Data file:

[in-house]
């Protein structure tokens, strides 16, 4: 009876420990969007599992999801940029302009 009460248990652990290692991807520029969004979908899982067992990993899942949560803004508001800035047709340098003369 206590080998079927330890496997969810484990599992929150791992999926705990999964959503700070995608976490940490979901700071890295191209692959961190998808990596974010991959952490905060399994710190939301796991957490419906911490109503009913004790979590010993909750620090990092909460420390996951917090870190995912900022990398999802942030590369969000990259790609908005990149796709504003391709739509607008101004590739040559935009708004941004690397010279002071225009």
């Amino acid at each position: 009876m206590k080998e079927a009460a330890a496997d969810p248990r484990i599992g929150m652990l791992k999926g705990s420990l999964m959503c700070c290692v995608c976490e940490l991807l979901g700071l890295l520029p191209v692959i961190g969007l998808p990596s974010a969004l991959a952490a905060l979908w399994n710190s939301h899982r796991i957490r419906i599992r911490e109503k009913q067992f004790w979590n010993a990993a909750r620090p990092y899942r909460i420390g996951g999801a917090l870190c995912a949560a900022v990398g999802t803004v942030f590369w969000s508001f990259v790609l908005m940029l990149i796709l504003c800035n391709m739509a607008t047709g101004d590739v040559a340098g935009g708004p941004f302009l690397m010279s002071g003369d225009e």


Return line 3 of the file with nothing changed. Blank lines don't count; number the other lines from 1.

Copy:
């Amino acid at each position: 009876m206590k080998e079927a009460a330890a496997d969810p248990r484990i599992g929150m652990l791992k999926g705990s420990l999964m959503c700070c290692v995608c976490e940490l991807l979901g700071l890295l520029p191209v692959i961190g969007l998808p990596s974010a969004l991959a952490a905060l979908w399994n710190s939301h899982r796991i957490r419906i599992r911490e109503k009913q067992f004790w979590n010993a990993a909750r620090p990092y899942r909460i420390g996951g999801a917090l870190c995912a949560a900022v990398g999802t803004v942030f590369w969000s508001f990259v790609l908005m940029l990149i796709l504003c800035n391709m739509a607008t047709g101004d590739v040559a340098g935009g708004p941004f302009l690397m010279s002071g003369d225009e």